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Got a question?  Email Karen to submit a question. 



Frequently Asked Questions

Can a Reflexologist diagnose a specific illness through the feet?


A Reflexologist should never diagnose a specific condition unless he or she is also a licensed medical doctor. Furthermore, a non-medical Reflexologist should never treat or prescribe an illness. A Reflexologist should always refer a client to a physician or appropriate health care professional if he or she suspects a certain problem.


Is it true that Reflexology has to be painful to work?


The benefits of Reflexology can be achieved by using a gentle to moderate pressure. During a session, you may have areas that are more sensitive to touch than others, but as the practitioner continues to work, these painful areas should dissipate. The Reflexologist should never go beyond your level of pain tolerance and should continuously be assessing your level of comfort during the session.


Is there any scientific proof that Reflexology really works?


Reflexology has been established as a true integrative health treatment. There are hundreds of research studies exploring the use of Reflexology in cancer treatment, hospice work, drug addiction, autoimmune support, fertility work, pain management, weight management, and stress reduction in disease prevention to name just a few.


Is there anyone who should not receive a Reflexology treatment?


Prior to the treatment, a Reflexologist should perform a full assessment of the client that includes a medical history, an analysis of gait, and a thorough inspection of the feet. Reflexology should not be considered, or should be used with extreme caution when any of the following conditions exist:

  • Infections of the foot (e.g. athlete‚Äôs foot) or contagious illness
  • Deep Vein Thrombosis, Severe Edema
  • High-Risk pregnancy or history of miscarriage
  • Sprain, strain, subluxation, or dislocation
  • Flare-up of Gout or other similar conditions
  • Consult with your physician first if you have any serious medical conditions


There are also some instances when a practitioner may wear gloves while treating a client, including when working on feet with severe toenail pathology. Also, some conditions require the practitioner to cover the affected area so that it will not spread to healthy areas of the feet (e.g. Plantar warts must be covered with a bandage as they are a virus).


Should I let my Physician know I am receiving Reflexology?


Yes.  If you are currently under the care of a Physician for any injury, illness or condition, then it is important that you speak with him/her before receiving a Reflexology treatment. Reflexology is a safe, non-invasive treatment and, in most cases, supports any medical care; however, it is always best to inform your Physician first.


What areas of the body does Reflexology involve?


Reflexology can be practiced on the feet, hands and ears.



What is the difference between a Foot Massage and Foot Reflexology?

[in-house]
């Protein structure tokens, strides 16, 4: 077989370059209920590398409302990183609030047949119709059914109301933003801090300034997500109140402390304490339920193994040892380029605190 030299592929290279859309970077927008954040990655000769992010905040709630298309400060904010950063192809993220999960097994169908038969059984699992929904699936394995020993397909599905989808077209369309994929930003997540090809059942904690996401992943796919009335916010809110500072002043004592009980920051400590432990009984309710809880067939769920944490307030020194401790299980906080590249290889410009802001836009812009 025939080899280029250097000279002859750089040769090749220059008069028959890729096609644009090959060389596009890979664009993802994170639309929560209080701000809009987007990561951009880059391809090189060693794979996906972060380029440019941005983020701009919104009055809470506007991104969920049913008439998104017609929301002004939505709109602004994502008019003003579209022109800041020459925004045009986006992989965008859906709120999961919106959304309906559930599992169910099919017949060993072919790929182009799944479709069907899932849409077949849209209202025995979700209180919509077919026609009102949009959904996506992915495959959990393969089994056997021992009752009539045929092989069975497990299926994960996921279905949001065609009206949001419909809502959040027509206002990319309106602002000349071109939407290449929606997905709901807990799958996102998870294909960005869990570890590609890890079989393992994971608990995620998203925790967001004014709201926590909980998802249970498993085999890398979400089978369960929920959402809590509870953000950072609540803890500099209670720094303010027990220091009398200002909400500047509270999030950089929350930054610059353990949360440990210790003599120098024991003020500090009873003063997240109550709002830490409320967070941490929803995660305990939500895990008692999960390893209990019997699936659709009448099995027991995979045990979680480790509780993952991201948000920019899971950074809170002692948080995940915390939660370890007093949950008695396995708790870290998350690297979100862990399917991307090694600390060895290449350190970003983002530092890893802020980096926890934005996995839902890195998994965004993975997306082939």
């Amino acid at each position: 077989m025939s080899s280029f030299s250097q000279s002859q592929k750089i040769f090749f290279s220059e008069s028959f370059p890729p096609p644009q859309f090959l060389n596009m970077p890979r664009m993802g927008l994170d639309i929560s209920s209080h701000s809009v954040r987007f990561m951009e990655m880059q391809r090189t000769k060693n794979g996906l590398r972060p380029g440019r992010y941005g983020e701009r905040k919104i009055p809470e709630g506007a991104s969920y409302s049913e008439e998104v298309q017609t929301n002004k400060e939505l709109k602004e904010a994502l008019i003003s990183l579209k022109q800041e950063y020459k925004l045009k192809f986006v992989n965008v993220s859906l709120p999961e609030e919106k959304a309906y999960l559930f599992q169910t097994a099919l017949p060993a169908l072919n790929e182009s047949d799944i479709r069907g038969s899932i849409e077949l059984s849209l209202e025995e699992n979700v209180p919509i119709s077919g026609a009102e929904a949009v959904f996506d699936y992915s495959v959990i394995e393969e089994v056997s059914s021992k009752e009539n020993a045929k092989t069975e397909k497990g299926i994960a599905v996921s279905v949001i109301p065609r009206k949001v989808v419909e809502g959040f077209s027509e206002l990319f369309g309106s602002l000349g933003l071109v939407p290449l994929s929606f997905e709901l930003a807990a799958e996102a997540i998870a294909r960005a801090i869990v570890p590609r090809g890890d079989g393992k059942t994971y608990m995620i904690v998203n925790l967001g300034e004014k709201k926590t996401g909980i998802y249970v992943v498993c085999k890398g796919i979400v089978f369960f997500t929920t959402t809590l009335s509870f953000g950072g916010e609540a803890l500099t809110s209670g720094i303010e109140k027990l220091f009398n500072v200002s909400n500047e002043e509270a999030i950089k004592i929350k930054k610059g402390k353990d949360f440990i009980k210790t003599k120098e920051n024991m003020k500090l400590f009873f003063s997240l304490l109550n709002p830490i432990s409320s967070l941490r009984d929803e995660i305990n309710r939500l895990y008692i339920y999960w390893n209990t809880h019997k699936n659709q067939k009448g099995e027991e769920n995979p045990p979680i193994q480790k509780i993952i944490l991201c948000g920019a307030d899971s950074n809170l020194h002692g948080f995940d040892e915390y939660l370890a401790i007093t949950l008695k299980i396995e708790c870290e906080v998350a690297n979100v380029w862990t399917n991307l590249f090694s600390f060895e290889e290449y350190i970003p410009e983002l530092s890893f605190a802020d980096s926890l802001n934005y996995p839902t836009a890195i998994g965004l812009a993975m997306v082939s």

For each of these processes, the techniques, application, purpose and benefit are different. Some specific differences are:
  • Reflexology is applied to specific areas (usually feet, hands and ears) while Massage is applied to the whole body.
  • Reflexology promotes a response from an area far removed from the tissue that is being stimulated via the nervous systems and acupuncture meridians. Massage stimulates muscles and connective tissue locally for local benefit.
  • Only the footwear comes off for a Reflexology treatment, as only the feet, hands, and ears are touched.
  • The techniques used in Reflexology are small muscle movements, utilizing primarily the thumbs and fingers. The techniques used in Massage are large muscle movements, utilizing hands (open and closed), arms, elbows and sometimes feet.
  • Reflexology elicits total body relaxation leading to the balancing of all internal and external body systems; improving circulation via stimulation to the nervous and energy systems. Massage promotes local muscle relaxation or, when the entire body is massaged, improves circulation and reduces muscular tension.
  • What Massage and Reflexology share in common is compassionate touch and overall well-being.


What is the primary purpose of a Reflexology Session?


A Reflexology Session provides stress reduction and promotes relaxation. Reflexology also works with the body to encourage a sustained balance and harmony. Reflexology also helps to improve circulation through the body.


Who should receive a Reflexology treatment?

Reflexology is safe for almost anyone. Young and old can benefit. For very young, elderly, or those in frail health, the sessions are shorter and a lighter touch is used.


Why would I have a Hand Reflexology Session?

Hands are very important! With our hands, we touch, sense and react to the world around us. Hands also enable us to communicate with others, change our surroundings, and carry out our daily tasks. Like our feet, they are essential to our survival!  Also like the feet, our hands are a mirror image of our bodies with reflexes that relate to organs, glands and body parts.  Thus, there are many reasons you may want to try a Hand Reflexology session. Here are just a few:

  • pain or soreness in hands, wrists, forearms, elbows
  • foot injury or recent foot surgery such that the feet cannot be worked on
  • curiosity!

A Hand Reflexology Session is a wonderful treatment on its own or combined with a Foot Reflexology Session!


Give Some Joy!



Foot Joy Reflexology gift cards are available for purchase online - a perfect way to share the joy of refelexology!


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Contact Details


If you are interested in booking an appointment, please contact:


Karen Isgur

Certified Reflexologist



Andover, MA